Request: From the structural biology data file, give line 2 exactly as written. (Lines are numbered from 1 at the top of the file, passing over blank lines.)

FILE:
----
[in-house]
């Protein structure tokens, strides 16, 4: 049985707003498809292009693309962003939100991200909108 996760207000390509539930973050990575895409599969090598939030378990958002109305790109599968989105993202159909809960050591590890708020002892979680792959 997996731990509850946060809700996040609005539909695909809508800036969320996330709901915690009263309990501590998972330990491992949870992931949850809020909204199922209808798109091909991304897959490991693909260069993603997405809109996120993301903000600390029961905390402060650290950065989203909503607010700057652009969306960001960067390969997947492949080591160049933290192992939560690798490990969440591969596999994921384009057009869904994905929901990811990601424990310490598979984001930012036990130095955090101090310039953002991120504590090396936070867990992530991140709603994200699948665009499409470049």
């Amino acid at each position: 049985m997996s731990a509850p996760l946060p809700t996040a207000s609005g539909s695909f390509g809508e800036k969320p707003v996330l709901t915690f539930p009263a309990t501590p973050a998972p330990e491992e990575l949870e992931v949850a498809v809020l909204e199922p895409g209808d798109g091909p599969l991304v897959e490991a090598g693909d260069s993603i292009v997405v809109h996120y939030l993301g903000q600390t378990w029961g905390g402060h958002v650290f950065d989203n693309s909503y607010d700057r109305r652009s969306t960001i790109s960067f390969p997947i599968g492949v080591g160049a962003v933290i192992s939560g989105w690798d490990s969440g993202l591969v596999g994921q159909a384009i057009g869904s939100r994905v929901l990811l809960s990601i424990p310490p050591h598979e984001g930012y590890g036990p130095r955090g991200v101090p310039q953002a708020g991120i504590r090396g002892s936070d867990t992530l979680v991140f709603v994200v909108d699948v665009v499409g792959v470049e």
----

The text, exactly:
């Protein structure tokens, strides 16, 4: 049985707003498809292009693309962003939100991200909108 996760207000390509539930973050990575895409599969090598939030378990958002109305790109599968989105993202159909809960050591590890708020002892979680792959 997996731990509850946060809700996040609005539909695909809508800036969320996330709901915690009263309990501590998972330990491992949870992931949850809020909204199922209808798109091909991304897959490991693909260069993603997405809109996120993301903000600390029961905390402060650290950065989203909503607010700057652009969306960001960067390969997947492949080591160049933290192992939560690798490990969440591969596999994921384009057009869904994905929901990811990601424990310490598979984001930012036990130095955090101090310039953002991120504590090396936070867990992530991140709603994200699948665009499409470049």